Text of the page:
UEFA and FIFA’s Marriage in doubt?
The already strained relationship between UEFA and FIFA has hit a new low after the former attacked the latter’s president, Sepp Blatter, over allegations of misconduct. Revelations published in the German press over the weekend claimed that one of Blatter’s closest advisers, FIFA’s chief lawyer Marco Villiger, made a lengthy list of suggested amendments to a report on how FIFA should be modified so that it did not paint Blatter in a bad light. The report, by FIFA’s supposedly independent governance committee, chaired by Swiss criminal law professor Mark Pieth, was published last April. It explicitly blamed UEFA, the European governing body, for a lack of progress and claimed: “The prospects for reform are probably at their greatest if Blatter wins more time as president.” Reacting to the reports in German news magazine Der Spiegel, Pedro Pinto, a spokesperson for UEFA’s president, Michel Platini, said: “The latest revelations regarding the Pieth report show that FIFA’s independent governance committee was anything but independent. UEFA has always wondered why it was criticised by Mr Pieth and wrongly accused of blocking FIFA reforms. Now we understand why and where it all came from.”
Blatter’s decision to stand for a fifth term as FIFA president has set it and its most powerful federation, UEFA, at loggerheads. Platini is not running for the presidency as many had thought he would, but the three candidates challenging Blatter, Dutch football administrator Michael van Praag, Portuguese legend Luis Figo and Jordanian Prince Ali bin al-Hussein, are doing so with the backing of European football nations. The revelations in Der Spiegel claim that Villiger saw a draft of the report, two months before its publication, which contained lengthy passages on the historic ISL scandal. ISL, Independent Sport and Leisure, was FIFA’s official marketing partner in the 1990s which went bankrupt at the end of 2001 and has since been exposed for paying millions of dollars in bribes to FIFA executives. “All references to the ISL case are unnecessary,” Villiger wrote. A FIFA spokesperson stated the organisation had been “totally transparent” in the way it had produced the report.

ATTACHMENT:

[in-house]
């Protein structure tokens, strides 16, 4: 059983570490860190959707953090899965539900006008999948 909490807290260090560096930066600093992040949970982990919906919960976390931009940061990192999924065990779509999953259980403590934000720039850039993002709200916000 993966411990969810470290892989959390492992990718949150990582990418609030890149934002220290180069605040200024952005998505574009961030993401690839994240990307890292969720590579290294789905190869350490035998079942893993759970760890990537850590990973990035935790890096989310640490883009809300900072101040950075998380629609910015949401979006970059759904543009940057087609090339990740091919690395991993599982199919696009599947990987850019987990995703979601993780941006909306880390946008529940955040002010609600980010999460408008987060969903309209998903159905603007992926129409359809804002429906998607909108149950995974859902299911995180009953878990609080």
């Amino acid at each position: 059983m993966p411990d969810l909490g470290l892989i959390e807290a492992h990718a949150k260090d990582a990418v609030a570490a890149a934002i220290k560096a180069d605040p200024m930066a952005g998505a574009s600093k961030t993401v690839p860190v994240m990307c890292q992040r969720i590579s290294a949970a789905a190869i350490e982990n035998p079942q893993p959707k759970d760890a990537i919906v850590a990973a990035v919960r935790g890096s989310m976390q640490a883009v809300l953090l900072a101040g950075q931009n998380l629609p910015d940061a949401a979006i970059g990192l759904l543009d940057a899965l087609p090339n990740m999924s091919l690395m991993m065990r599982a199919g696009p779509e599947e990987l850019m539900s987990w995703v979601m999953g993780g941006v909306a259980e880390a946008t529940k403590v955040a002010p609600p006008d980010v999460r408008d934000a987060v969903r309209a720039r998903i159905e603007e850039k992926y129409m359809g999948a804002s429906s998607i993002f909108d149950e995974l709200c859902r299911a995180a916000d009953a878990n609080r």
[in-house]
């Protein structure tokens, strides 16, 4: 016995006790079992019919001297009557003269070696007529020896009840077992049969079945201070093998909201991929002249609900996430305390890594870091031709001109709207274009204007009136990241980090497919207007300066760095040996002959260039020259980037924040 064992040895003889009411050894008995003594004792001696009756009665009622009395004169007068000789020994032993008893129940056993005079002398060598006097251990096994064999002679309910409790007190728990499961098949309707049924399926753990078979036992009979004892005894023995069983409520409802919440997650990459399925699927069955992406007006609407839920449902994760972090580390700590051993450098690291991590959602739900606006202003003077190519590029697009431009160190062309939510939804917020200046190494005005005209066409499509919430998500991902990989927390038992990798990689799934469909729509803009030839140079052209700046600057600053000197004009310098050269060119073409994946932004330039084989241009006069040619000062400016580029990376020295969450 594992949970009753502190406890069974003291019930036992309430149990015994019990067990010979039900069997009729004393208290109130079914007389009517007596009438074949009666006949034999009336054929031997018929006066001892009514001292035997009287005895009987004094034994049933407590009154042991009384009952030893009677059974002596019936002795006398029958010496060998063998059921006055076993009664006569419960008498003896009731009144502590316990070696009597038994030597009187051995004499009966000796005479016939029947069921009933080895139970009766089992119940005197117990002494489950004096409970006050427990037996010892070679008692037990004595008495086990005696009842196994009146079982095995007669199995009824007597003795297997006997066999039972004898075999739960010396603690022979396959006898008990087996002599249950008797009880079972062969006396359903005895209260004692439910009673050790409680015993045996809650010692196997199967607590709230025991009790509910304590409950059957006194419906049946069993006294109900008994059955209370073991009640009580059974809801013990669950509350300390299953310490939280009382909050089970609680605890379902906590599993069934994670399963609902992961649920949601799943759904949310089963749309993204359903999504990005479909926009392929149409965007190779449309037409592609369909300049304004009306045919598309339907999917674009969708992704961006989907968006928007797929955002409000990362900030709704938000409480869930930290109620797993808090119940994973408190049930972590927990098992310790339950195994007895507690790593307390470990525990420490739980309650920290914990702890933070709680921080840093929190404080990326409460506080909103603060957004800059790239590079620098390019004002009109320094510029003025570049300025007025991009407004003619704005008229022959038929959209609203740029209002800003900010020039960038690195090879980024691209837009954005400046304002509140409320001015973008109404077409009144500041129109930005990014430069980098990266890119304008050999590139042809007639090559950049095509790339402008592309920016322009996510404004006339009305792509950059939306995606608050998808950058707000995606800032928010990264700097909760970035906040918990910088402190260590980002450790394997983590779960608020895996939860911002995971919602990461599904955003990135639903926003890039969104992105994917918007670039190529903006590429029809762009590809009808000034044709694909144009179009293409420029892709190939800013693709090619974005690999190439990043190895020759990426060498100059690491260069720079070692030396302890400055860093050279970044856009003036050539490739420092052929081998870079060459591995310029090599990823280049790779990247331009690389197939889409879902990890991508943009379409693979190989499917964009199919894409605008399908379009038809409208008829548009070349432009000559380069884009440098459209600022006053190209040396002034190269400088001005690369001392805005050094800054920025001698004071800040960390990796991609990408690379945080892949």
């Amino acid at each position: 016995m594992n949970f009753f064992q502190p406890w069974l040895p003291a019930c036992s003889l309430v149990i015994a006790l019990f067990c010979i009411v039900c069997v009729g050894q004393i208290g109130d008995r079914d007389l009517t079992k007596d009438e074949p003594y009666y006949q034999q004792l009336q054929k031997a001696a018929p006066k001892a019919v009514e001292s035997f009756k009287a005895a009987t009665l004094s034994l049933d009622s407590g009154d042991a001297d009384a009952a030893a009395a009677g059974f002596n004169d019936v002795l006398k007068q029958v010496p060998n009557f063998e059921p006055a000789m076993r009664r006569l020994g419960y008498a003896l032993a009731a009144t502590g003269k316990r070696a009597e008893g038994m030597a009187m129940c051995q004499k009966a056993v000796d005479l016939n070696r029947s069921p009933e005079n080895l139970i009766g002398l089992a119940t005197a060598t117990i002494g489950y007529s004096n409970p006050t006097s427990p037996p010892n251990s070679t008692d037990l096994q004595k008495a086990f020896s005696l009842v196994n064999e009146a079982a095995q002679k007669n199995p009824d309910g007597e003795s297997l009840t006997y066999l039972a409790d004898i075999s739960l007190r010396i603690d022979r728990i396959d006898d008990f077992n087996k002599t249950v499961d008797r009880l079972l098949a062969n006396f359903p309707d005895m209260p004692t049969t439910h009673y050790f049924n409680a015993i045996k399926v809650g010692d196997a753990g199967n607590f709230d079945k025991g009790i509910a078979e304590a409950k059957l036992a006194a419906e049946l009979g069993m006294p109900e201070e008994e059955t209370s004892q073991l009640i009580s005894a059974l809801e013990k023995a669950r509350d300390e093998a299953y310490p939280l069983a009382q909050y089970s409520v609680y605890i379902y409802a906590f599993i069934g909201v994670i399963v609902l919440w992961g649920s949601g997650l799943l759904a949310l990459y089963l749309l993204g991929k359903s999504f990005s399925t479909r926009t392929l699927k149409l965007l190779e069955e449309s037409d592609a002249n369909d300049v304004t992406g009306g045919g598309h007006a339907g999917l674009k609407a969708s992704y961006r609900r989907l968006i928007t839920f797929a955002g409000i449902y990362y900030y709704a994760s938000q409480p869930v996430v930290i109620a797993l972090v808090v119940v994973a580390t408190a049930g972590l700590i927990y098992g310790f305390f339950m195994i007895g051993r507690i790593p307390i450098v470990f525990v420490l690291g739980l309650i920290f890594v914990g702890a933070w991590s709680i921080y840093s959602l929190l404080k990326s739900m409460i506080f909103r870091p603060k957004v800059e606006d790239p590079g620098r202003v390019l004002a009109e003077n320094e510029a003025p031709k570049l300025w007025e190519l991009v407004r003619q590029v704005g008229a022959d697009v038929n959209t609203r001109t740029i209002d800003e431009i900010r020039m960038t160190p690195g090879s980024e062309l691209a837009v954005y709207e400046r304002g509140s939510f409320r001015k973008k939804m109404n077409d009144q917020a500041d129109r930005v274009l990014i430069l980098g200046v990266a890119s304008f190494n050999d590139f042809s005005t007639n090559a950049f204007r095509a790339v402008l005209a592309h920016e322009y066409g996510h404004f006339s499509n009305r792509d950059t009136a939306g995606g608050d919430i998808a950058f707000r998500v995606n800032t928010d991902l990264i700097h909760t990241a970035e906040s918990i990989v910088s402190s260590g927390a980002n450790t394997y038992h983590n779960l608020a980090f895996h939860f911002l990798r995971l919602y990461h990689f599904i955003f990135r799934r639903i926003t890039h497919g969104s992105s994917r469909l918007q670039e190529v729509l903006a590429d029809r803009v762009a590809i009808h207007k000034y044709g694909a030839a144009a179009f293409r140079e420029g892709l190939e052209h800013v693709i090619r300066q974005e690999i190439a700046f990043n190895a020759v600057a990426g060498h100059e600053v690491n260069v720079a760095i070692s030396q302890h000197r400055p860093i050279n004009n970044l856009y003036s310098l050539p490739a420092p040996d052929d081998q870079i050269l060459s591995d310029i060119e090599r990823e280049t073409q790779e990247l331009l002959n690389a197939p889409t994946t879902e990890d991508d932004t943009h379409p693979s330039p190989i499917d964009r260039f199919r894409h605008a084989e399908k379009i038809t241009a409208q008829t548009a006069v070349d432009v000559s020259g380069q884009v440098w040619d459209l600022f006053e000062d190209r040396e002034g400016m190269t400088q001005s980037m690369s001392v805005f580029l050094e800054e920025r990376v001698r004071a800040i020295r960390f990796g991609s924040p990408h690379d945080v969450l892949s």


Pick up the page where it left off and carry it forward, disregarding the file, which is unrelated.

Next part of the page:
Blatter, current president of FIFA, was elected in 1998 and re-elected 2002, 2007 and 2011. Despite fierce criticism, Blatter remains extremely popular among FIFA delegates in Africa, Asia, Oceania and large sections of Latin America. His latest challenger, Luis Figo, who has served on the UEFA Football Committee from 2011 to 2015, played as a winger for Sporting CP, FC Barcelona, Real Madrid, and Internazionale before retiring in 2009, is understood to already have the minimum five nominations. Prince Ali Bin Al Hussein of Jordan, FIFA vice president, has backing among those wanting further reform of FIFA, including the English Football Association, but will struggle to gain support in his home confederation of Asia. Michael van Praag, former chairman of Ajax and current head of the Dutch FA, is an outspoken critic of Blatter. The 67-year-old has said he has the backing of Belgium, Sweden, Scotland, Romania, the Faroe Islands and the Netherlands. For the best interest of the game and its future, one would have to hope that the best football prediction is right and that Blatter will lose!